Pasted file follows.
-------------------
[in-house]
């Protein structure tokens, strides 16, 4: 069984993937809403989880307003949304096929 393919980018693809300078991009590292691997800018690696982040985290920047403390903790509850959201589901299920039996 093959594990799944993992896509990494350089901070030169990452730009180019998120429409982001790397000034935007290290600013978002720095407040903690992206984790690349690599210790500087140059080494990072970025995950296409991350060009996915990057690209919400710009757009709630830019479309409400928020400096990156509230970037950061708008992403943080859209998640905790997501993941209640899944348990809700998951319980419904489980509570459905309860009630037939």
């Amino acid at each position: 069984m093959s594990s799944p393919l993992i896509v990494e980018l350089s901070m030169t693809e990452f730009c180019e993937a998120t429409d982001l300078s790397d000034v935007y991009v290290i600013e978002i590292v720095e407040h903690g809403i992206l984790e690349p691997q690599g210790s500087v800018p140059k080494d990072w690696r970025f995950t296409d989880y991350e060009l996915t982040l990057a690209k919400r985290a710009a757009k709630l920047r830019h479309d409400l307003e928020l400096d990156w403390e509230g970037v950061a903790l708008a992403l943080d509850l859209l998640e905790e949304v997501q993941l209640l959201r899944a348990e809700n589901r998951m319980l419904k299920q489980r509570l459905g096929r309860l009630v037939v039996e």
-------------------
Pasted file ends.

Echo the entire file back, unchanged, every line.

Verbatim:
[in-house]
């Protein structure tokens, strides 16, 4: 069984993937809403989880307003949304096929 393919980018693809300078991009590292691997800018690696982040985290920047403390903790509850959201589901299920039996 093959594990799944993992896509990494350089901070030169990452730009180019998120429409982001790397000034935007290290600013978002720095407040903690992206984790690349690599210790500087140059080494990072970025995950296409991350060009996915990057690209919400710009757009709630830019479309409400928020400096990156509230970037950061708008992403943080859209998640905790997501993941209640899944348990809700998951319980419904489980509570459905309860009630037939």
């Amino acid at each position: 069984m093959s594990s799944p393919l993992i896509v990494e980018l350089s901070m030169t693809e990452f730009c180019e993937a998120t429409d982001l300078s790397d000034v935007y991009v290290i600013e978002i590292v720095e407040h903690g809403i992206l984790e690349p691997q690599g210790s500087v800018p140059k080494d990072w690696r970025f995950t296409d989880y991350e060009l996915t982040l990057a690209k919400r985290a710009a757009k709630l920047r830019h479309d409400l307003e928020l400096d990156w403390e509230g970037v950061a903790l708008a992403l943080d509850l859209l998640e905790e949304v997501q993941l209640l959201r899944a348990e809700n589901r998951m319980l419904k299920q489980r509570l459905g096929r309860l009630v037939v039996e």